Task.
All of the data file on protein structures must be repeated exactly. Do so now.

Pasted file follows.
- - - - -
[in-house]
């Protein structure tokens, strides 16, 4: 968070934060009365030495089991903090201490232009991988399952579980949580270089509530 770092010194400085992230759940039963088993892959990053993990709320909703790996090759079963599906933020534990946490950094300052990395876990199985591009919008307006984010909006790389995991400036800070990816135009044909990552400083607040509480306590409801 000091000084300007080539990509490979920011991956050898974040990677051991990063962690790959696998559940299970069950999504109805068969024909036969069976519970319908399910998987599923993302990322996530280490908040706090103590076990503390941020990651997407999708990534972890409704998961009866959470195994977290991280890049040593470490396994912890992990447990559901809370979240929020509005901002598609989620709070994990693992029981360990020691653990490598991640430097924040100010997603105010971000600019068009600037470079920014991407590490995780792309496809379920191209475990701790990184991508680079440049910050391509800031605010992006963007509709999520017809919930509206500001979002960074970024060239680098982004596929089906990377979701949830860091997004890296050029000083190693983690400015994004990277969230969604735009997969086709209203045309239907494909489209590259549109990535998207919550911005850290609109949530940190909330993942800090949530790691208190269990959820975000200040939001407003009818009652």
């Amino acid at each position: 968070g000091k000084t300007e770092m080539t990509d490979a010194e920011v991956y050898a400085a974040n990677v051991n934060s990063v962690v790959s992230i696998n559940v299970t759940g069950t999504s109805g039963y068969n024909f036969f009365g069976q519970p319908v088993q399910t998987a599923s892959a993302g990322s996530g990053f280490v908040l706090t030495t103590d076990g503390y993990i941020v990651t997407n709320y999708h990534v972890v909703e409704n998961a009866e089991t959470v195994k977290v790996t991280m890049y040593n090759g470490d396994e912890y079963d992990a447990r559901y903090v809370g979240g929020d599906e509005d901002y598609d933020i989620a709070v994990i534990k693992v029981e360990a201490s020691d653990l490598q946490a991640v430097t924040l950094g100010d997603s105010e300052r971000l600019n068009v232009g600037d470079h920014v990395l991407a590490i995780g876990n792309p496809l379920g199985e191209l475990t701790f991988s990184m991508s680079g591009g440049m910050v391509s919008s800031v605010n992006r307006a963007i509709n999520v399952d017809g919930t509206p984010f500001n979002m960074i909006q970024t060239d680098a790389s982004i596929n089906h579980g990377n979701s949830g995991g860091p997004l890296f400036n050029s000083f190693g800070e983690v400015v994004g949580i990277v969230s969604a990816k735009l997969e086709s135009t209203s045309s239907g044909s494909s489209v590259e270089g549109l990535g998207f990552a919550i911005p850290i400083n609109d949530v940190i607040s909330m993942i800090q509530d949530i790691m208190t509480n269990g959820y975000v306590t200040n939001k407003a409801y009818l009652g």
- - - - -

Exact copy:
[in-house]
């Protein structure tokens, strides 16, 4: 968070934060009365030495089991903090201490232009991988399952579980949580270089509530 770092010194400085992230759940039963088993892959990053993990709320909703790996090759079963599906933020534990946490950094300052990395876990199985591009919008307006984010909006790389995991400036800070990816135009044909990552400083607040509480306590409801 000091000084300007080539990509490979920011991956050898974040990677051991990063962690790959696998559940299970069950999504109805068969024909036969069976519970319908399910998987599923993302990322996530280490908040706090103590076990503390941020990651997407999708990534972890409704998961009866959470195994977290991280890049040593470490396994912890992990447990559901809370979240929020509005901002598609989620709070994990693992029981360990020691653990490598991640430097924040100010997603105010971000600019068009600037470079920014991407590490995780792309496809379920191209475990701790990184991508680079440049910050391509800031605010992006963007509709999520017809919930509206500001979002960074970024060239680098982004596929089906990377979701949830860091997004890296050029000083190693983690400015994004990277969230969604735009997969086709209203045309239907494909489209590259549109990535998207919550911005850290609109949530940190909330993942800090949530790691208190269990959820975000200040939001407003009818009652």
């Amino acid at each position: 968070g000091k000084t300007e770092m080539t990509d490979a010194e920011v991956y050898a400085a974040n990677v051991n934060s990063v962690v790959s992230i696998n559940v299970t759940g069950t999504s109805g039963y068969n024909f036969f009365g069976q519970p319908v088993q399910t998987a599923s892959a993302g990322s996530g990053f280490v908040l706090t030495t103590d076990g503390y993990i941020v990651t997407n709320y999708h990534v972890v909703e409704n998961a009866e089991t959470v195994k977290v790996t991280m890049y040593n090759g470490d396994e912890y079963d992990a447990r559901y903090v809370g979240g929020d599906e509005d901002y598609d933020i989620a709070v994990i534990k693992v029981e360990a201490s020691d653990l490598q946490a991640v430097t924040l950094g100010d997603s105010e300052r971000l600019n068009v232009g600037d470079h920014v990395l991407a590490i995780g876990n792309p496809l379920g199985e191209l475990t701790f991988s990184m991508s680079g591009g440049m910050v391509s919008s800031v605010n992006r307006a963007i509709n999520v399952d017809g919930t509206p984010f500001n979002m960074i909006q970024t060239d680098a790389s982004i596929n089906h579980g990377n979701s949830g995991g860091p997004l890296f400036n050029s000083f190693g800070e983690v400015v994004g949580i990277v969230s969604a990816k735009l997969e086709s135009t209203s045309s239907g044909s494909s489209v590259e270089g549109l990535g998207f990552a919550i911005p850290i400083n609109d949530v940190i607040s909330m993942i800090q509530d949530i790691m208190t509480n269990g959820y975000v306590t200040n939001k407003a409801y009818l009652g």